Argument Preview: Reviewing the reasonableness of four convictions for possession of the same contraband, in United States v. Forrester, No. 17-0049/MC
CAAF will hear oral argument in the Marine Corps case of United States v. Forrester, No. 17-0049/MC (CAAFlog case page), on Tuesday, April 25, 2017, after the argument in Brantley. The case is the most direct review of the concept of unreasonable multiplication of charges since CAAF’s decision in United States v. Campbell, 71 M.J. 19 (C.A.A.F. 2012) (CAAFlog case page) (clarifying the difference between multiplicity and unreasonable multiplication of charges, and recognizing that charges may be unreasonably multiplied for sentencing alone).
Corporal (E-4) Forrester was convicted contrary to his pleas of not guilty, by a general court-martial composed of a military judge alone, of six specifications of wrongful possession of child pornography in violation of Article 134. Forrester was acquitted of five additional specifications of the same offense. He was sentenced to confinement for 40 months, total forfeitures, reduction to E-1, and a dishonorable discharge. The convening authority approved the sentence.
The eleven total specifications were charged as just seven specifications, but the military judge split four of those specifications into two each (apparently to avoid specifications that alleged conduct both before and after the effective date of Executive Order 13593). Then, “after findings, the judge merged two of the specifications back into the original two, resulting in convictions for a total of four specifications.” App. Br. at 2. Those four convictions all involved possession of the same 23 images of child pornography on four separate devices: three computer drives and an email account. Forrester asserts that his four convictions for possession of the same contraband images on four different mediums constitutes an unreasonable multiplication of charges.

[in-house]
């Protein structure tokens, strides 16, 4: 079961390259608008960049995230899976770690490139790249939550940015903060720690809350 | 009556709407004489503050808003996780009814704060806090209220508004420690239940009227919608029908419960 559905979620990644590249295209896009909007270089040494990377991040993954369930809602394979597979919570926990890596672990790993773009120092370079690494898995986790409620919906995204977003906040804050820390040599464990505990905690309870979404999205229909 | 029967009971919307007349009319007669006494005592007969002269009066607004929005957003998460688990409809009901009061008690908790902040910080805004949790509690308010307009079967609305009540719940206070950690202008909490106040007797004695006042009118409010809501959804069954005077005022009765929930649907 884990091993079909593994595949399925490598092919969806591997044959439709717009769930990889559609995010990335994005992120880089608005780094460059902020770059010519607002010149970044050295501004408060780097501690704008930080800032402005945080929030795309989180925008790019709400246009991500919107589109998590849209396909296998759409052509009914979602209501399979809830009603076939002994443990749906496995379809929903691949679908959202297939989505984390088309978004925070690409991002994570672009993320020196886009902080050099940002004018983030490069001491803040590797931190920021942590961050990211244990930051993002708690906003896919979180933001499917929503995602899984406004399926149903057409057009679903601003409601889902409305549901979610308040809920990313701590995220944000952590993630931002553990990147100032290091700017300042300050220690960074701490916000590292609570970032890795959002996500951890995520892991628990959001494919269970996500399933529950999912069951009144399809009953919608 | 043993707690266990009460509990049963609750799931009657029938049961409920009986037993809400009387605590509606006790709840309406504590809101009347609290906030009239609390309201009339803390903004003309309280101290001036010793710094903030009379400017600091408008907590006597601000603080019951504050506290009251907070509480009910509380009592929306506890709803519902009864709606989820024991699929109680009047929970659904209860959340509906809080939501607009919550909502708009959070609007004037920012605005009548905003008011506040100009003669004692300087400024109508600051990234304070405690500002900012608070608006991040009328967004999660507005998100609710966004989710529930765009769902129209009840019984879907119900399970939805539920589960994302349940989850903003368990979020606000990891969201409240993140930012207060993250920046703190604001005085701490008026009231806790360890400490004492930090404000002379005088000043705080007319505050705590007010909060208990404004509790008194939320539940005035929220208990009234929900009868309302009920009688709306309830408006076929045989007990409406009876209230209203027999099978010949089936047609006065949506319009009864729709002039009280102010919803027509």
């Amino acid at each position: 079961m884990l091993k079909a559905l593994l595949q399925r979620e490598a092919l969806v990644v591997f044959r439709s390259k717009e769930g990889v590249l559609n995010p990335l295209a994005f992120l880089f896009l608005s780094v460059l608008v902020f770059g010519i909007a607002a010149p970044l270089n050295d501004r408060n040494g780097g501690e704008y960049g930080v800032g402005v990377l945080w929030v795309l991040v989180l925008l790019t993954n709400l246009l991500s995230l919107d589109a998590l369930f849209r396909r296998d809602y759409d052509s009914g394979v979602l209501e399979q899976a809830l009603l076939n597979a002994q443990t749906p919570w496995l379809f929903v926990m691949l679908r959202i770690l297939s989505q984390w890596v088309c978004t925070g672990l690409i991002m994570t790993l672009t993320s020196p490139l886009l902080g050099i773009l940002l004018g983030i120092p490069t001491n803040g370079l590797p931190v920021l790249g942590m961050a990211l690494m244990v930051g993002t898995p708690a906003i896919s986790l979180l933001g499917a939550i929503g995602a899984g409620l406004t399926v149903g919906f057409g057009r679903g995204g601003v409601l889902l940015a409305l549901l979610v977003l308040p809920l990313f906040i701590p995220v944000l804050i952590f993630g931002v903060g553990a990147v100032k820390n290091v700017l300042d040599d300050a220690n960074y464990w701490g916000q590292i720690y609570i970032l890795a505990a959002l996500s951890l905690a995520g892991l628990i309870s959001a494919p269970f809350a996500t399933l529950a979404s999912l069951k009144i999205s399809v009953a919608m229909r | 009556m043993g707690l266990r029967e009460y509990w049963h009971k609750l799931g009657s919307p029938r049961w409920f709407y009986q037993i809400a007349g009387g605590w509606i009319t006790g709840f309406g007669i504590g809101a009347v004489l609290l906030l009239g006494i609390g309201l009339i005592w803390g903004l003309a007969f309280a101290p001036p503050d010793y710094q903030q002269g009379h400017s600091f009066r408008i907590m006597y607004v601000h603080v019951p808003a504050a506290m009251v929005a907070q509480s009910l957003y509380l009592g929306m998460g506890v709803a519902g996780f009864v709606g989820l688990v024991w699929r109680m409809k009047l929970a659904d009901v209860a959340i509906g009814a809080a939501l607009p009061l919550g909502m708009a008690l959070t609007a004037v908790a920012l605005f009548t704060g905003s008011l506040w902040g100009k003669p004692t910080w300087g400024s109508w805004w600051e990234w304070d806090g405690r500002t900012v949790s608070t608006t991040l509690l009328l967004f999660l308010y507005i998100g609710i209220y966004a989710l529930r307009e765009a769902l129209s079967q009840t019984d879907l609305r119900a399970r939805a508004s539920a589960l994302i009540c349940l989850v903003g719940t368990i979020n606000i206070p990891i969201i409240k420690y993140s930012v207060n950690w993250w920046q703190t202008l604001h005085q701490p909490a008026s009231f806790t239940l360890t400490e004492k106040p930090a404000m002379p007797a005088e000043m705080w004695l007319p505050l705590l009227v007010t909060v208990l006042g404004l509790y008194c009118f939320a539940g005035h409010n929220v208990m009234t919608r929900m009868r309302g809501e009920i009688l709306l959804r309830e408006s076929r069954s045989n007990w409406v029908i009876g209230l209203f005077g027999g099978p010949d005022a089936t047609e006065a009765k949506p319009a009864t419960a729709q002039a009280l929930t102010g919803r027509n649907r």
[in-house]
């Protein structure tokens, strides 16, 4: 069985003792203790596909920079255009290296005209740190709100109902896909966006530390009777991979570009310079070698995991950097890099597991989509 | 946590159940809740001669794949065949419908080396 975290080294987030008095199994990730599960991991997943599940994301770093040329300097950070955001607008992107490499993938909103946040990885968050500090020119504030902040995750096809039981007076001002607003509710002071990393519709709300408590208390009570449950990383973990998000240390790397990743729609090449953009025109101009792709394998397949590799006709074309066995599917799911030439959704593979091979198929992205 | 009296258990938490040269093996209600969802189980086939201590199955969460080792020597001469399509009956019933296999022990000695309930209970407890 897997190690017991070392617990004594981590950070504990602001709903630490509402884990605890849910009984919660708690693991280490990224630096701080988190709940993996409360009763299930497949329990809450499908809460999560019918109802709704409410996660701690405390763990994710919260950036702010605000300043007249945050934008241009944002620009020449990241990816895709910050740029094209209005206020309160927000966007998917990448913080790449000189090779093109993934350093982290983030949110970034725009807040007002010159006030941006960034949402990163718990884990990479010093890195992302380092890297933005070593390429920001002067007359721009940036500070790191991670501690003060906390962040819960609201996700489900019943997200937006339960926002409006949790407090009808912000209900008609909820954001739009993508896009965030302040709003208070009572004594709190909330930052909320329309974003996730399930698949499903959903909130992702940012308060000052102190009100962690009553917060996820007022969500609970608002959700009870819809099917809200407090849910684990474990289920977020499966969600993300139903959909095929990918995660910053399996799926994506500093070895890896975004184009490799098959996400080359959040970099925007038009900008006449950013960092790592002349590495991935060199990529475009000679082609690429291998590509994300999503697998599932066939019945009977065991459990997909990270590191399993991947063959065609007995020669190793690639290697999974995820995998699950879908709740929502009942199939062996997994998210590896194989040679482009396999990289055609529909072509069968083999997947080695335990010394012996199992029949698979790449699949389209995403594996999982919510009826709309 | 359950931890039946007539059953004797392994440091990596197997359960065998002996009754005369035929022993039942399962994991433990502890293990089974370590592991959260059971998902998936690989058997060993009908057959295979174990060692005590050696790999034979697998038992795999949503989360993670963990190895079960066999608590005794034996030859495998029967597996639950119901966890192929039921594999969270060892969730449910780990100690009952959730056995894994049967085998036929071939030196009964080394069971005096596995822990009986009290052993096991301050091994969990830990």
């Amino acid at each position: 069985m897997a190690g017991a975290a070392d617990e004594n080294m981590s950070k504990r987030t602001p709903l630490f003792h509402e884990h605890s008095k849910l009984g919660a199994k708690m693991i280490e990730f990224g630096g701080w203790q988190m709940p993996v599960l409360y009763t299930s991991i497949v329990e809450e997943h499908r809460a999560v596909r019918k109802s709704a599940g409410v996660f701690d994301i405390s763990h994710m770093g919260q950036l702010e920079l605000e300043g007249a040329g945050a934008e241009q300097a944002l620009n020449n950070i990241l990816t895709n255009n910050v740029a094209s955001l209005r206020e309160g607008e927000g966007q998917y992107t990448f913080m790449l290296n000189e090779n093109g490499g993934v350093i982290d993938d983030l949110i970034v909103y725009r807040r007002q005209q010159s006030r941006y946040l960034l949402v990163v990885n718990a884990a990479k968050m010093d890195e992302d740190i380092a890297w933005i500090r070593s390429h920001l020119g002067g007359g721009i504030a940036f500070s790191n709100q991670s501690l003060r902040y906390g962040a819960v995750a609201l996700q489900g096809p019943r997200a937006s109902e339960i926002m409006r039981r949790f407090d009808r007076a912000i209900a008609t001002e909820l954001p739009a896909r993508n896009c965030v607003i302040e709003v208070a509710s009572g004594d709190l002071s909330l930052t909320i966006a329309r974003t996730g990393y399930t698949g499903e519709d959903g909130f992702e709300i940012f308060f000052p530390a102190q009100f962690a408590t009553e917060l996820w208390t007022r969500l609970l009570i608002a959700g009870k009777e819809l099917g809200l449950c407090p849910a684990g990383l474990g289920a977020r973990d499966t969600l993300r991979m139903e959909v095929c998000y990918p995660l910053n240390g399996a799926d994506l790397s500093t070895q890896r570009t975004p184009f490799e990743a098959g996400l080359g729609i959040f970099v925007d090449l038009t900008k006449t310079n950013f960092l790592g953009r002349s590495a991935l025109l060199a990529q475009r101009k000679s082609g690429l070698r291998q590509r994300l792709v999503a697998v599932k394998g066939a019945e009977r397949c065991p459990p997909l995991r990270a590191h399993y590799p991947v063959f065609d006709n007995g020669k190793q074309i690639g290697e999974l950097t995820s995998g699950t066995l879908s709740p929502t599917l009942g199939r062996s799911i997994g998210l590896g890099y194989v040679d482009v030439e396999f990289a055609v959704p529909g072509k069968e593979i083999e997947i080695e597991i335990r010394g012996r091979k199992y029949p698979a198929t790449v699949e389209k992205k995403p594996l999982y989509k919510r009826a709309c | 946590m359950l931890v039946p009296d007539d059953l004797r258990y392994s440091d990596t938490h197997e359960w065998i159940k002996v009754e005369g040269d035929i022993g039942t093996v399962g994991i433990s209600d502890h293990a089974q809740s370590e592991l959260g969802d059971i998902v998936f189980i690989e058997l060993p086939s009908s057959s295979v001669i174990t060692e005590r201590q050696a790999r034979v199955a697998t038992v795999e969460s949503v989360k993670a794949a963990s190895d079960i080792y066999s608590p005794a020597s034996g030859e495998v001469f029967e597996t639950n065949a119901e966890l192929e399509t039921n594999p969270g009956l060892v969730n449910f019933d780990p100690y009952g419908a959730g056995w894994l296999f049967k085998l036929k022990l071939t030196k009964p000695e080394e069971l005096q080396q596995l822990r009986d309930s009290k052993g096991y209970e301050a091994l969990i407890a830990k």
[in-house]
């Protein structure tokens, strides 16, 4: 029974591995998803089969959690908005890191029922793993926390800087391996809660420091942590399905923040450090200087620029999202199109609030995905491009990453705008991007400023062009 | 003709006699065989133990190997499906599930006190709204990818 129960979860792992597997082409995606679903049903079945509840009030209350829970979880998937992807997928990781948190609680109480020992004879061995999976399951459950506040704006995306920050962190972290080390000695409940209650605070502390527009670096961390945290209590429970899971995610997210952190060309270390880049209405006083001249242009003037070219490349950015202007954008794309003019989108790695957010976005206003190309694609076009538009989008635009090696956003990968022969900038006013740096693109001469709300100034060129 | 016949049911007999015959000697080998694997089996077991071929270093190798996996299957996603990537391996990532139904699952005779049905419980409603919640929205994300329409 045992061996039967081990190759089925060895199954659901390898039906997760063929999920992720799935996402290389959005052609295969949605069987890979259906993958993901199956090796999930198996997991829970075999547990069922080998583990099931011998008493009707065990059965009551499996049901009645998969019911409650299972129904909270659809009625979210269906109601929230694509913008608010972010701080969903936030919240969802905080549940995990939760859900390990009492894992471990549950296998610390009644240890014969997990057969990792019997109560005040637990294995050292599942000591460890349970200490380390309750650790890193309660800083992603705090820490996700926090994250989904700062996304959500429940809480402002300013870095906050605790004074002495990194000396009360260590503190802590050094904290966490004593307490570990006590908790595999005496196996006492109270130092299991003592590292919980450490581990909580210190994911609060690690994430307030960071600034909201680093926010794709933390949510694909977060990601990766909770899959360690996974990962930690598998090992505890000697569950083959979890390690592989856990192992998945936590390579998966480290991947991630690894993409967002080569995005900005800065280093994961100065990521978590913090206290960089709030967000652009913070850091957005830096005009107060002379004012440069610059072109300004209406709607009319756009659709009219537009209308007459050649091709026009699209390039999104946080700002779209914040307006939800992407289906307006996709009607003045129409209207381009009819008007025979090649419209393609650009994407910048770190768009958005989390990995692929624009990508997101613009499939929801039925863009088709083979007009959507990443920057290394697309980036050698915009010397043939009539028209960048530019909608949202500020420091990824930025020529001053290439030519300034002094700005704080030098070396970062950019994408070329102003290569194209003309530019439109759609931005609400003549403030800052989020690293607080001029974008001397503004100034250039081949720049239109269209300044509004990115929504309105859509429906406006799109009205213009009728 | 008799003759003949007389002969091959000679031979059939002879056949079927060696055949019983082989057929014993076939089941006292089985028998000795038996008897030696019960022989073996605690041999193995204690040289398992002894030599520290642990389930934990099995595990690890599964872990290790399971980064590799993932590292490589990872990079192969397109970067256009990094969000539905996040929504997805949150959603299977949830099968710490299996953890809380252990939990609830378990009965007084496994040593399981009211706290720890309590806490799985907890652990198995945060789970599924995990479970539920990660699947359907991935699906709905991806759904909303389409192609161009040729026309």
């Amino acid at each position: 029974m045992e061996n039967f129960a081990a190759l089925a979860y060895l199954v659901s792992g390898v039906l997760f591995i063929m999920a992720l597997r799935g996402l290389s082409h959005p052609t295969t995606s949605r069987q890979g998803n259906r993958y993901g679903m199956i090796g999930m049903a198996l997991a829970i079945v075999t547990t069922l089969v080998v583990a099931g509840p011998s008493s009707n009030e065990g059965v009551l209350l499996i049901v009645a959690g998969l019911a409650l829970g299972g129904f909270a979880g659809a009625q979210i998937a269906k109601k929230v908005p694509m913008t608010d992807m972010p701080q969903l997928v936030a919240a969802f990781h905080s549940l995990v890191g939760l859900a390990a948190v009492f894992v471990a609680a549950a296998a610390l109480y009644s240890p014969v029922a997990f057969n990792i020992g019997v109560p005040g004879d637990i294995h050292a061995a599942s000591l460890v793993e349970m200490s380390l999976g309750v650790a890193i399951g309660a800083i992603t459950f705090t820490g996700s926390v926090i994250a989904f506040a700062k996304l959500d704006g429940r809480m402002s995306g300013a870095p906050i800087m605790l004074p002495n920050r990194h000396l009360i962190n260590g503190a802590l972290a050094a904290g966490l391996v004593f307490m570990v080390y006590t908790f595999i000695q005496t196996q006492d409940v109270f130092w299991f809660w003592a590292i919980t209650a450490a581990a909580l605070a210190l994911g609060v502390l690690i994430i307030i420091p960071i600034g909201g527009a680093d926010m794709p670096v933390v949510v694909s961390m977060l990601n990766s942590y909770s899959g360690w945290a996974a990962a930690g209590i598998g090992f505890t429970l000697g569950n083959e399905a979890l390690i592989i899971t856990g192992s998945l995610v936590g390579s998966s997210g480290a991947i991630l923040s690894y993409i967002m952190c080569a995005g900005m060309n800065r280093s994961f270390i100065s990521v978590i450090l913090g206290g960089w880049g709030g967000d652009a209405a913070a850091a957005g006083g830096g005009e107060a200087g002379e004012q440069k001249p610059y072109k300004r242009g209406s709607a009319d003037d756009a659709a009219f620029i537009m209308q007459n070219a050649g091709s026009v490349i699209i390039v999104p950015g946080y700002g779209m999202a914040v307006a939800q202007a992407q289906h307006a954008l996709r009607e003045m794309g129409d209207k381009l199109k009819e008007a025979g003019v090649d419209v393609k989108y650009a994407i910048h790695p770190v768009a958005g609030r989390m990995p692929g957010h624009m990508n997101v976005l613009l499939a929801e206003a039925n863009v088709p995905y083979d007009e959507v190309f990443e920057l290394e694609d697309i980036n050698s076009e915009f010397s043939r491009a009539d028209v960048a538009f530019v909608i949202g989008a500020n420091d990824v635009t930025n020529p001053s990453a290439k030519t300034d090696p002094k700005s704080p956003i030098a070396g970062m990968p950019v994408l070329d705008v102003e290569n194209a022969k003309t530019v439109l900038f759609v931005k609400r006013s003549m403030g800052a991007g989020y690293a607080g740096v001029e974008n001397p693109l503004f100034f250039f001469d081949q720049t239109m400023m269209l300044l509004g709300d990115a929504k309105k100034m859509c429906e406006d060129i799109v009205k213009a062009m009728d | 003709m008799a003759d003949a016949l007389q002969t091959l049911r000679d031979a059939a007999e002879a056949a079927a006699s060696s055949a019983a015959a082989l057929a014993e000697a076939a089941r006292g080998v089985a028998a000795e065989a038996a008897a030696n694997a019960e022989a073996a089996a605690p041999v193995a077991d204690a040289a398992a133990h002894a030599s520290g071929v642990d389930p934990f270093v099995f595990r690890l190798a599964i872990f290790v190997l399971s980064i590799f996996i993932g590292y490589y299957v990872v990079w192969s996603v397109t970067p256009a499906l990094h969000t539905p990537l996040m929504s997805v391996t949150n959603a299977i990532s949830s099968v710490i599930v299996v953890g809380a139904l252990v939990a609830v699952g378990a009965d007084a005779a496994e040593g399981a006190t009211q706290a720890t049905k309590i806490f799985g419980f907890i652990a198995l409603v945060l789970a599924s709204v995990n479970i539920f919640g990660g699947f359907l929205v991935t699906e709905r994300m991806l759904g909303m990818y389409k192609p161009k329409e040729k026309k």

The NMCCA rejected Forrester’s unreasonable multiplication claim, concluding that “the government was able to prove that the appellant took separate steps on separate dates to copy the initial 23 images to the other media devices—and thus completed the necessary actus reus each time he re-copied the images.” United States v. Forrester, No. 201500295, slip op. at 4 (N.M. Ct. Crim. App. Aug. 30, 2016) (per curiam). CAAF then granted review of a single issue:
Whether punishing the same transaction of obtaining child pornography with four convictions unreasonably exaggerates Appellant’s criminality and triples his punitive exposure, constituting an unreasonable multiplication of charges.
Forrester’s brief asserts that CAAF should apply the different transaction rule announced by the Fifth Circuit in United States v. Planck, 493 F.3d 501, 504 (5th Cir. 2007) (link to slip op.):
In United States v. Planck, the Fifth Circuit established the “different transaction,” rule, holding that when an accused has images stored in separate media, the Government may separately charge each medium, “as long as the prohibited images were obtained through the result of different transactions.”